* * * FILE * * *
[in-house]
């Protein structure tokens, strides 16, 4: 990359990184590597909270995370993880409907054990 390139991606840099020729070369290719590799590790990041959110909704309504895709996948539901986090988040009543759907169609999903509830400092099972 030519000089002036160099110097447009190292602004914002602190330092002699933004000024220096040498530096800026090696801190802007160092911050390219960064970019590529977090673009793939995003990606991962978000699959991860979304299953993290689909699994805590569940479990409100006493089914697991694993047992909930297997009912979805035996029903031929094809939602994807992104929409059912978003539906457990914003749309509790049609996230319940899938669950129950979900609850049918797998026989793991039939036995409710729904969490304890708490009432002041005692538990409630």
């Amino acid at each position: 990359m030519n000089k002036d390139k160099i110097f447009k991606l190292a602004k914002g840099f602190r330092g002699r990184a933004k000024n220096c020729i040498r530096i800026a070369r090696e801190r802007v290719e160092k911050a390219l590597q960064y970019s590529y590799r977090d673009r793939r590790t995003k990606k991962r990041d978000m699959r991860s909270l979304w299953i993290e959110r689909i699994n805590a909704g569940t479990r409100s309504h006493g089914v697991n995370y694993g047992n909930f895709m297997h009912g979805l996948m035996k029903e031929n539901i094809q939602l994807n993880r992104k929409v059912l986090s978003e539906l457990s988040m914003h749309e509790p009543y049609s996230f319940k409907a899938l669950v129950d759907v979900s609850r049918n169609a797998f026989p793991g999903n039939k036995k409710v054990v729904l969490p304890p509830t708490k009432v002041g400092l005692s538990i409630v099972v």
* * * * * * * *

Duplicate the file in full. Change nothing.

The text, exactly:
[in-house]
């Protein structure tokens, strides 16, 4: 990359990184590597909270995370993880409907054990 390139991606840099020729070369290719590799590790990041959110909704309504895709996948539901986090988040009543759907169609999903509830400092099972 030519000089002036160099110097447009190292602004914002602190330092002699933004000024220096040498530096800026090696801190802007160092911050390219960064970019590529977090673009793939995003990606991962978000699959991860979304299953993290689909699994805590569940479990409100006493089914697991694993047992909930297997009912979805035996029903031929094809939602994807992104929409059912978003539906457990914003749309509790049609996230319940899938669950129950979900609850049918797998026989793991039939036995409710729904969490304890708490009432002041005692538990409630």
């Amino acid at each position: 990359m030519n000089k002036d390139k160099i110097f447009k991606l190292a602004k914002g840099f602190r330092g002699r990184a933004k000024n220096c020729i040498r530096i800026a070369r090696e801190r802007v290719e160092k911050a390219l590597q960064y970019s590529y590799r977090d673009r793939r590790t995003k990606k991962r990041d978000m699959r991860s909270l979304w299953i993290e959110r689909i699994n805590a909704g569940t479990r409100s309504h006493g089914v697991n995370y694993g047992n909930f895709m297997h009912g979805l996948m035996k029903e031929n539901i094809q939602l994807n993880r992104k929409v059912l986090s978003e539906l457990s988040m914003h749309e509790p009543y049609s996230f319940k409907a899938l669950v129950d759907v979900s609850r049918n169609a797998f026989p793991g999903n039939k036995k409710v054990v729904l969490p304890p509830t708490k009432v002041g400092l005692s538990i409630v099972v």